Artificial radionuclides in the Irish Sea from Sellafield -Increasing levels in Northern Ireland and Scotland
Carlinford / Cairlinfurd Loch (Wiki)
Carlinford / Cairlinfurd Loch (Wiki)
….At Garlieston there was an increase in concentrations in mud from 1985 -1997, and at Carlingford in Northern Ireland the concentration of Am-241 in mud appears to be increasing still. This effect of the spread of activity away from Sellafield may continue, at least in the near future…..
Issue 2 (June 2013)
Received 9 May 2012, accepted for publication 19 December 2012, in final form 23 October 2012
Published 13 March 2013
G.J. Hunt, K.S. Leonard* and L M. Hughes*
The concentrations of Cs-137, tritium, Tc-99, Pu-239+240 and Am-241 in representative materials from the Irish Sea were investigated with reference to continuing remobilisation from sediments. Long time series of monitoring data since the 1960s were employed.
Cs-137 in sea water and fish show peaks in concentrations normalised to discharge rate (NACs) from 1985-1989. This is consistent with the time needed for dispersion in sea water following the preceding reductions in discharges; continuing enhancements of NACs above pre-1970s levels follow, consistent with the effect of activity remobilised from sediment. It is estimated that about 300 TBq of Cs-137 were remobilised from the immediate tidal area around Sellafield from 1989-2009. The enhancements in concentrations continue to this day, with the effect of remobilisation at present being ~6 TBq y-1, approximately doubling the effect of direct discharges. To provide an indication for the future, the rate of Cs-137 remobilisation is decreasing with a half-time of ~6 years.
Data for tritium and Tc-99 were examined in view of the interest in these radionuclides. Concentrations broadly reflect the levels of discharges and the need for dispersion. As expected, there is no evidence of sustained remobilisation of tritium, due to its mobility (or low Kd). The same lack of evidence was found to apply for Tc-99 despite known sorption of a small proportion of the discharged activity by Irish Sea sediments.
Pu-239+240, by contrast, shows much evidence of the effect of remobilisation; concentrations in sea water near Sellafield have reduced much slower than the discharges. At Southerness, ~50 km away, there was no significant reduction in sea water concentrations from 1985-1996, and winkles showed an increase then decrease in concentrations over this period, consistent with a spreading of activity. This effect was replicated in mud at Garlieston, ~70 km from Sellafield.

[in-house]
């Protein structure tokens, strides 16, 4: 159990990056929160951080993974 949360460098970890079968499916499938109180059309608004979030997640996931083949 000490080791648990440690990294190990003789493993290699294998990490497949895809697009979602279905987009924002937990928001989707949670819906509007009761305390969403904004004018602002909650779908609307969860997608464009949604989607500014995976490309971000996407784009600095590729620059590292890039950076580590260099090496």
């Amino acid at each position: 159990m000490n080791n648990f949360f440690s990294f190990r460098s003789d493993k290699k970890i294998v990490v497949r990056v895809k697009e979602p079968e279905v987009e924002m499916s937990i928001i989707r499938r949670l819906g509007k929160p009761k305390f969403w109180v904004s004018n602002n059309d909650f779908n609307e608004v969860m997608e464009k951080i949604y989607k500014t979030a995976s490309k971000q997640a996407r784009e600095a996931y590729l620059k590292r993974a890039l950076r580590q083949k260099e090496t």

For Am-241, the rate of grow-in from Pu-241 has dominated direct discharges since the late 1970s. Grow-in continues today in the Irish Sea at the rate of ~8 TBq y-1, ~200 times the rate of direct discharge. Winkles at Southerness show evidence of a spreading effect of Am-241, with an increase then decrease from 1985-1996.
At Garlieston there was an increase in concentrations in mud from 1985 -1997, and at Carlingford in Northern Ireland the concentration of Am-241 in mud appears to be increasing still. This effect of the spread of activity away from Sellafield may continue, at least in the near future.
G.J. Hunt, K.S. Leonard* and L M. Hughes* (2013) Artificial radionuclides in the Irish Sea from Sellafield: remobilisation revisited. Journal of Radiological Protection 33 (2) p261
Invited subscription only..
More contamination in Scotland here..
Clean up radioactive contamination at beach, Gordon Brown tells MoD
Brown will lead a Commons debate on Tuesday, highlighting a letter which he says proves the ministry had already accepted blame.
The memo shows the MoD was willing to take action as early as 1990 for contamination at Dalgety Bay in Fife.
Brown, who is the MP for the area, said: “This letter shows that the ministry must now own up, clean up, pay up and hurry up.
Read more »